A report we just added to IntelliBid, "Vendor Comparison" will show each item and the price each of your vendors has for it.  Very helpful for a visual of who might have a mistake in the pricing.

-Allan

 

 

 


Welcome!

Most of the IntelliBid old timers know me very well, but if you've started estimating with ConEst IntelliBid software only within the last 5-7 years, you may not.  I've been with ConEst since before it was ConEst.  I started working with George Hague in the summer of 1989.  He took me under his wing and taught me his philosophy of electrical estimating and I've been with him ever since in one capacity or another.

I am a licensed master electrician in the great state of New Hampshire.   I attended vocational technical colleges in Manchester and Nashua NH and worked for several contractors during my apprenticeship.  I've attended classes and workshops to develop my skills in the computer / software world and currently working towards a business administration degree.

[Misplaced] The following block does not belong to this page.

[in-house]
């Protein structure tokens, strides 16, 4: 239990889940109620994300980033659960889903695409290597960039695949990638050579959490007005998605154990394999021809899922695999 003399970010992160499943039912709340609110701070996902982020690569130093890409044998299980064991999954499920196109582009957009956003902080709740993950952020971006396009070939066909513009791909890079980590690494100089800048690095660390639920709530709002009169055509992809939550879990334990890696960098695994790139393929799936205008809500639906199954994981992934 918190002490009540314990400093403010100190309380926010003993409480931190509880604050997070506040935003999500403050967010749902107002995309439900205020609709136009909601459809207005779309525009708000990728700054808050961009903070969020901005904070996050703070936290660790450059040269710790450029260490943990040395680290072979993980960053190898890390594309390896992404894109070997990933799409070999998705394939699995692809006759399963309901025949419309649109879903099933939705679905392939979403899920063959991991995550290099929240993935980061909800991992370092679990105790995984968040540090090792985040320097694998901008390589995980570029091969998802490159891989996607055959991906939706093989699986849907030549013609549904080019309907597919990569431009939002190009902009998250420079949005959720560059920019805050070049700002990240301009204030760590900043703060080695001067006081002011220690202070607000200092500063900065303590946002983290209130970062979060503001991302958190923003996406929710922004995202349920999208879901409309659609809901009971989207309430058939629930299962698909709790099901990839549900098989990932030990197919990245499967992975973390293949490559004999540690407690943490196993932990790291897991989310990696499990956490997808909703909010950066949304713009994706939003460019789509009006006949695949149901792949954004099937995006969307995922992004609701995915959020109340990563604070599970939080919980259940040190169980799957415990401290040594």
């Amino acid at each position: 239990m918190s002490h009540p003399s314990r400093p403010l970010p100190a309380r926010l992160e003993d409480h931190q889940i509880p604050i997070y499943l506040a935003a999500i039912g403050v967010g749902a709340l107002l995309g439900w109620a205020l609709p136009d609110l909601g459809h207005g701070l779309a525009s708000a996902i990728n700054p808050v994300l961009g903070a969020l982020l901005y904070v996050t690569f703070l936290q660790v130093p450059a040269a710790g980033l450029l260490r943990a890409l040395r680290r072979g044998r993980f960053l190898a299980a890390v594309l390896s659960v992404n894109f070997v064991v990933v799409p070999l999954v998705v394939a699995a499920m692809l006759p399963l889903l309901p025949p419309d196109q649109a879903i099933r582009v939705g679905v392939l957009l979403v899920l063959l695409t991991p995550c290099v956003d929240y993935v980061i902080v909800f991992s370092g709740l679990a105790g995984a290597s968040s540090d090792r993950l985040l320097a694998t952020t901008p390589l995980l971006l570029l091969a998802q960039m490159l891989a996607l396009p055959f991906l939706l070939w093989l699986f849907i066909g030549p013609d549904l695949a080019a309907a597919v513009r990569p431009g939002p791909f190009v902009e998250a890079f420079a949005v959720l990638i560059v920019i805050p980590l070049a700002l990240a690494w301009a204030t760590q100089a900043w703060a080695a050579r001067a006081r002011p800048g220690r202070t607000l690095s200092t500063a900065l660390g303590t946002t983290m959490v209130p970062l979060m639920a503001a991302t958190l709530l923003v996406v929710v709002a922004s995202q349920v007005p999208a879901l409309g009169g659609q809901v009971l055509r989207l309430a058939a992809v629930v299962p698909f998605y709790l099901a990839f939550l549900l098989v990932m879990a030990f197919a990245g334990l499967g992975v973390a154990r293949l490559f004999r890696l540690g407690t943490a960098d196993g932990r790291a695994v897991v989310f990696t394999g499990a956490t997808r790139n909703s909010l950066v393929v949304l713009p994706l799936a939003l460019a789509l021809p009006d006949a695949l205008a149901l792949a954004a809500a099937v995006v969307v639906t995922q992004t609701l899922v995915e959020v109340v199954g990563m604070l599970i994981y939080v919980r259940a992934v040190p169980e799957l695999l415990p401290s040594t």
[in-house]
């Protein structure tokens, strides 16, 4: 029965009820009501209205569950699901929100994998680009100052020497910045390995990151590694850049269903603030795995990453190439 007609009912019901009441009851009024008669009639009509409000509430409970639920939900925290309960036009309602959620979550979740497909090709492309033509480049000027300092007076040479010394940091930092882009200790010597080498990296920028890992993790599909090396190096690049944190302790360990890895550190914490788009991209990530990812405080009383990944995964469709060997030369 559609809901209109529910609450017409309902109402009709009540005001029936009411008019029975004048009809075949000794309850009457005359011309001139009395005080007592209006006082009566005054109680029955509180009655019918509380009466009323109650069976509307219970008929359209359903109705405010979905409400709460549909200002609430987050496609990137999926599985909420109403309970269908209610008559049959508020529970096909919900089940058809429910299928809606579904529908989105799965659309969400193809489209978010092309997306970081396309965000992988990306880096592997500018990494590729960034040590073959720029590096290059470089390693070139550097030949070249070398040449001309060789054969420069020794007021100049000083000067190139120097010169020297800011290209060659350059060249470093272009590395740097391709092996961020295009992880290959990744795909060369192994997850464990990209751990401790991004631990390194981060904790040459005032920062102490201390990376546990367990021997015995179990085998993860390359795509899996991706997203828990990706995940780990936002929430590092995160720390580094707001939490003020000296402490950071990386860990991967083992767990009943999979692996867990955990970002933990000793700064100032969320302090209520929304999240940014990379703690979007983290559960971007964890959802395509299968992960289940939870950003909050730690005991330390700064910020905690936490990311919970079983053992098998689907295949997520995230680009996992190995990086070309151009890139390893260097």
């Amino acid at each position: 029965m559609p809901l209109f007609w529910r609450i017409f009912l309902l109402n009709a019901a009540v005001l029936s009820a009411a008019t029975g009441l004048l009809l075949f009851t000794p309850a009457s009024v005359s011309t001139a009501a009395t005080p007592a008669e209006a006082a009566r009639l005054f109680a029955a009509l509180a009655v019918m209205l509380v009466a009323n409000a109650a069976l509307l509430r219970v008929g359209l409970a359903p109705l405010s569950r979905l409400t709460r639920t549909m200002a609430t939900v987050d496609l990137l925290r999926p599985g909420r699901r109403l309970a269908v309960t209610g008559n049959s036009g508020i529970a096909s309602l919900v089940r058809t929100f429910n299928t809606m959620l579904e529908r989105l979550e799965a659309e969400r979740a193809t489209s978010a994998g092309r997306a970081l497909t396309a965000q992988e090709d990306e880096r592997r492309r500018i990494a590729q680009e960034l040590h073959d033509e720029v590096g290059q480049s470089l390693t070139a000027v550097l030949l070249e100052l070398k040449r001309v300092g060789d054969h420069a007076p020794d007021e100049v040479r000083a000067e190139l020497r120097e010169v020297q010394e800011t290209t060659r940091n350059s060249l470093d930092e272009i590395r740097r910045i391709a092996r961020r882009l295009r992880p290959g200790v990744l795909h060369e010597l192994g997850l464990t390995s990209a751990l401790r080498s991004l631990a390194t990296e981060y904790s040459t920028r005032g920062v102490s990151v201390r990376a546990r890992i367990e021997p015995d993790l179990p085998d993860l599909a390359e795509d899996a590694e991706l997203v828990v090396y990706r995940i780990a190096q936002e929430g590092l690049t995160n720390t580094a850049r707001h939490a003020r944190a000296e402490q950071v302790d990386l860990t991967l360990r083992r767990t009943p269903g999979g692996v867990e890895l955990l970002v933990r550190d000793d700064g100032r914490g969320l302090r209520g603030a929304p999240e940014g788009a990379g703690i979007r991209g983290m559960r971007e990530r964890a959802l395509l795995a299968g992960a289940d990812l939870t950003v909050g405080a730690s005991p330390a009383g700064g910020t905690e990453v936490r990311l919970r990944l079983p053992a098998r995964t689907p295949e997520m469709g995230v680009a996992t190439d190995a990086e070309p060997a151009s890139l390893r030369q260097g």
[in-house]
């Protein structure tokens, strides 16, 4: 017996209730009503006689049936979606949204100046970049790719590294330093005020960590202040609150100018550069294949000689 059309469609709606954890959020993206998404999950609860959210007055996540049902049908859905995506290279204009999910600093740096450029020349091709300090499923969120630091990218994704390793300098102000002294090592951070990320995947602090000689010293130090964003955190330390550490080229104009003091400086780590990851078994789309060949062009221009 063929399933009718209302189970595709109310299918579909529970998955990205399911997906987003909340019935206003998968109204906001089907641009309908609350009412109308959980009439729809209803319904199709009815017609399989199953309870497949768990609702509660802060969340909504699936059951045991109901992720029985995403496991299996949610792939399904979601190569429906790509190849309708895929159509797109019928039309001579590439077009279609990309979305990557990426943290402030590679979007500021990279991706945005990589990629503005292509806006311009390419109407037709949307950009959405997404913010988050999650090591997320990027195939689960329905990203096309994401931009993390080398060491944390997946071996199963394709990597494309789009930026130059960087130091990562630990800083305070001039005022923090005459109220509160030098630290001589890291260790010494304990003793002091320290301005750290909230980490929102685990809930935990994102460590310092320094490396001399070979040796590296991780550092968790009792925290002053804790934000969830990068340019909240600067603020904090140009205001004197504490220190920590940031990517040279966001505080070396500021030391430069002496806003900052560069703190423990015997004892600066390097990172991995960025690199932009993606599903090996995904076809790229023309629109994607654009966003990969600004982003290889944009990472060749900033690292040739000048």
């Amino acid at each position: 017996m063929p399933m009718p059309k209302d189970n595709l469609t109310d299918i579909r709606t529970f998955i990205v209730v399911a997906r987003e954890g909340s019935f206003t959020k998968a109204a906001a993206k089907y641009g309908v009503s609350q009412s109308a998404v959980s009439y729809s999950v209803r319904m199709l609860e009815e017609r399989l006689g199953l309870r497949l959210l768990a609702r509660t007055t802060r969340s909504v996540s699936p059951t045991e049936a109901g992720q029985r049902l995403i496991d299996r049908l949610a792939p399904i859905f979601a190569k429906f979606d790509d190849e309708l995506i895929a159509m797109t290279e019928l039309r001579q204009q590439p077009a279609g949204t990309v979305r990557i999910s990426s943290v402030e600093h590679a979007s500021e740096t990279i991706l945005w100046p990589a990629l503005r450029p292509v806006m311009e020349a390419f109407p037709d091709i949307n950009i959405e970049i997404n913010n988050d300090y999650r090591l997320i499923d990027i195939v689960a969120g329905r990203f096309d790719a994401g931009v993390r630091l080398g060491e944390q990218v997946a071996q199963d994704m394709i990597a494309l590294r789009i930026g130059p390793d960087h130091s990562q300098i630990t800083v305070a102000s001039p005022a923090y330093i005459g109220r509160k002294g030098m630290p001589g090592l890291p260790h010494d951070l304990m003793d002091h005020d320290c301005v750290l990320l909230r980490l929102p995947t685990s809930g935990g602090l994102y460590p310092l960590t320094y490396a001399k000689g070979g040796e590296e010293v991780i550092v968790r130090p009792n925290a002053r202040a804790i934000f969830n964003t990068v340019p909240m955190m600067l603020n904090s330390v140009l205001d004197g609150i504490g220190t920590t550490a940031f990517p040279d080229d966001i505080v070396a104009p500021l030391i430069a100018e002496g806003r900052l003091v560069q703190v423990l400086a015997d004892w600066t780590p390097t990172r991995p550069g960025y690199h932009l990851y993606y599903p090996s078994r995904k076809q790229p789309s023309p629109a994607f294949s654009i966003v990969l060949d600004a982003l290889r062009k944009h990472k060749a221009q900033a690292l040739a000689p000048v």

Over the years I've spoken with literally thousands of estimators, owners, contractors, vendors, manufacturers and representatives and I found something to learn from each and every one of them.  I've taken what I've learned and applied it to my career here at ConEst Software Systems to make IntelliBid the most powerful, reliable, and useful tool in your estimating arsenal. 

The one thing I can tell you, after everything I've learned, is that I will never know everything.   The electrical industry is constantly changing.  Even more than the NEC Changes every 3 years, the products, installation methods, pricing, business practices, laws, and requirements are in a constant state of evolution. 

I've started this blog in the hope that I can document important industry trends as well as helpful ways to deal with them using the IntelliBid software.  Most users I've spoken with only use a small portion of the power of the system that's available to them.  Every week I hope to post information about a different subject.  Feel free to contact me with any questions or comments or to let me know what you'd like me to talk about in the future.  I don't consider myself an expert but I do know how and where to get the information needed to get the job done. 

I'm looking forward to an enjoyable and valuable exchange of information and ideas where we all may benefit.

-Allan Goodwin

Director of Quality Assurance

ConEst Software Systems